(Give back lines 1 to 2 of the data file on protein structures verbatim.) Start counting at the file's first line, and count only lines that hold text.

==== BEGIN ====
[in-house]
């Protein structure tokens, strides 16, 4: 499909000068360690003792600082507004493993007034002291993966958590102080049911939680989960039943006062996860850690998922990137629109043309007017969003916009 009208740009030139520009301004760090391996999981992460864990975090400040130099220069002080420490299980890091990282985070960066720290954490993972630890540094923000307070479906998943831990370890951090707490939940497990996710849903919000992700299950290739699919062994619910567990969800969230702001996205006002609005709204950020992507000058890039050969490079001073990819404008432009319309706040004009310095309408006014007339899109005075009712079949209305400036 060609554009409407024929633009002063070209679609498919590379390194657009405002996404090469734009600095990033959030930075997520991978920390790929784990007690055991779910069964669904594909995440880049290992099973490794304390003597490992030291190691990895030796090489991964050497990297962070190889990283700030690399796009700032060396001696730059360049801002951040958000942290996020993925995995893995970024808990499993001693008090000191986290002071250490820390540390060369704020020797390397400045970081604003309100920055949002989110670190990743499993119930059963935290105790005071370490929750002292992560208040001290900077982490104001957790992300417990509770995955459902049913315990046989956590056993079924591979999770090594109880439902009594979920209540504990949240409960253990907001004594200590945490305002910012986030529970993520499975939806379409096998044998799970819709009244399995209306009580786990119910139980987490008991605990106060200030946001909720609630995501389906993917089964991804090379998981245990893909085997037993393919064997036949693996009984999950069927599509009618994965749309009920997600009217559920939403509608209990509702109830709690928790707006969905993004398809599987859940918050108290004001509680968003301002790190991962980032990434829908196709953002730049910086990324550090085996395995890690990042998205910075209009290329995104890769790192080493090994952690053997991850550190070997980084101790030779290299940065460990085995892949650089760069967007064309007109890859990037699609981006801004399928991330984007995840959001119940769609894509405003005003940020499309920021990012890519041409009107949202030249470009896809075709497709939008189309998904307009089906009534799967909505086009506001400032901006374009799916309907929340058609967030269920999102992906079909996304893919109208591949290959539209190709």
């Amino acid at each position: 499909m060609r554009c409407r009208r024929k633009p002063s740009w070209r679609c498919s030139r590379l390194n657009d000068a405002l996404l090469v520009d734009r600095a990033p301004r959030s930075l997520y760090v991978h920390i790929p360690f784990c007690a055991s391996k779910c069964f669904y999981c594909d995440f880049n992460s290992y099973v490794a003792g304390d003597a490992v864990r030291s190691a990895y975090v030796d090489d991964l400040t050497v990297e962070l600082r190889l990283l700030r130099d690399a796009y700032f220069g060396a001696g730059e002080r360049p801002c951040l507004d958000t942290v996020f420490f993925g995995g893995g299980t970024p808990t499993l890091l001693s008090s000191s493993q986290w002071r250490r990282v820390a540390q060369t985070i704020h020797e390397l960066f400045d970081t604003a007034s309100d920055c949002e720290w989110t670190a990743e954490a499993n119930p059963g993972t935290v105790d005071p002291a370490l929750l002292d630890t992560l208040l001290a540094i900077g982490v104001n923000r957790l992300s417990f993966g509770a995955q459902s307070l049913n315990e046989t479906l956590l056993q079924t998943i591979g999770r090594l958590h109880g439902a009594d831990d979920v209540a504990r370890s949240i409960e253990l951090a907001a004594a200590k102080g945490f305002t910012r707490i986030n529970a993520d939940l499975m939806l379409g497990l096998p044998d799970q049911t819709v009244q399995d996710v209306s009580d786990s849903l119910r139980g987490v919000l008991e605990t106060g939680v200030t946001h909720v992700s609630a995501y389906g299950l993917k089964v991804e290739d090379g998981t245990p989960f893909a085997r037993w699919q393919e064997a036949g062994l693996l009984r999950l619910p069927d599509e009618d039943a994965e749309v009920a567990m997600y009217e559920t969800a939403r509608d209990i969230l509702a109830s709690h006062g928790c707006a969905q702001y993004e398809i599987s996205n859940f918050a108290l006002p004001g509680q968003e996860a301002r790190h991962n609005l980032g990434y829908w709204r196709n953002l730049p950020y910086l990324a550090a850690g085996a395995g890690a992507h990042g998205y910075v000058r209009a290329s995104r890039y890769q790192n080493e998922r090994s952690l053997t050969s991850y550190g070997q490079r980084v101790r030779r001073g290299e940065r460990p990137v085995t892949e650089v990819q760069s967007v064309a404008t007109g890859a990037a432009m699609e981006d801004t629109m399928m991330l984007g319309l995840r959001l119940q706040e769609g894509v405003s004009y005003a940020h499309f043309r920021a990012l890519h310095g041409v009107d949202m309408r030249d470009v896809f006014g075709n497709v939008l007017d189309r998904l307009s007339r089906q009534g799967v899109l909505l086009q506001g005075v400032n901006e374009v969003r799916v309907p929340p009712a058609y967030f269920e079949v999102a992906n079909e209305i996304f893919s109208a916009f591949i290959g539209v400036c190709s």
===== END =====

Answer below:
[in-house]
């Protein structure tokens, strides 16, 4: 499909000068360690003792600082507004493993007034002291993966958590102080049911939680989960039943006062996860850690998922990137629109043309007017969003916009 009208740009030139520009301004760090391996999981992460864990975090400040130099220069002080420490299980890091990282985070960066720290954490993972630890540094923000307070479906998943831990370890951090707490939940497990996710849903919000992700299950290739699919062994619910567990969800969230702001996205006002609005709204950020992507000058890039050969490079001073990819404008432009319309706040004009310095309408006014007339899109005075009712079949209305400036 060609554009409407024929633009002063070209679609498919590379390194657009405002996404090469734009600095990033959030930075997520991978920390790929784990007690055991779910069964669904594909995440880049290992099973490794304390003597490992030291190691990895030796090489991964050497990297962070190889990283700030690399796009700032060396001696730059360049801002951040958000942290996020993925995995893995970024808990499993001693008090000191986290002071250490820390540390060369704020020797390397400045970081604003309100920055949002989110670190990743499993119930059963935290105790005071370490929750002292992560208040001290900077982490104001957790992300417990509770995955459902049913315990046989956590056993079924591979999770090594109880439902009594979920209540504990949240409960253990907001004594200590945490305002910012986030529970993520499975939806379409096998044998799970819709009244399995209306009580786990119910139980987490008991605990106060200030946001909720609630995501389906993917089964991804090379998981245990893909085997037993393919064997036949693996009984999950069927599509009618994965749309009920997600009217559920939403509608209990509702109830709690928790707006969905993004398809599987859940918050108290004001509680968003301002790190991962980032990434829908196709953002730049910086990324550090085996395995890690990042998205910075209009290329995104890769790192080493090994952690053997991850550190070997980084101790030779290299940065460990085995892949650089760069967007064309007109890859990037699609981006801004399928991330984007995840959001119940769609894509405003005003940020499309920021990012890519041409009107949202030249470009896809075709497709939008189309998904307009089906009534799967909505086009506001400032901006374009799916309907929340058609967030269920999102992906079909996304893919109208591949290959539209190709």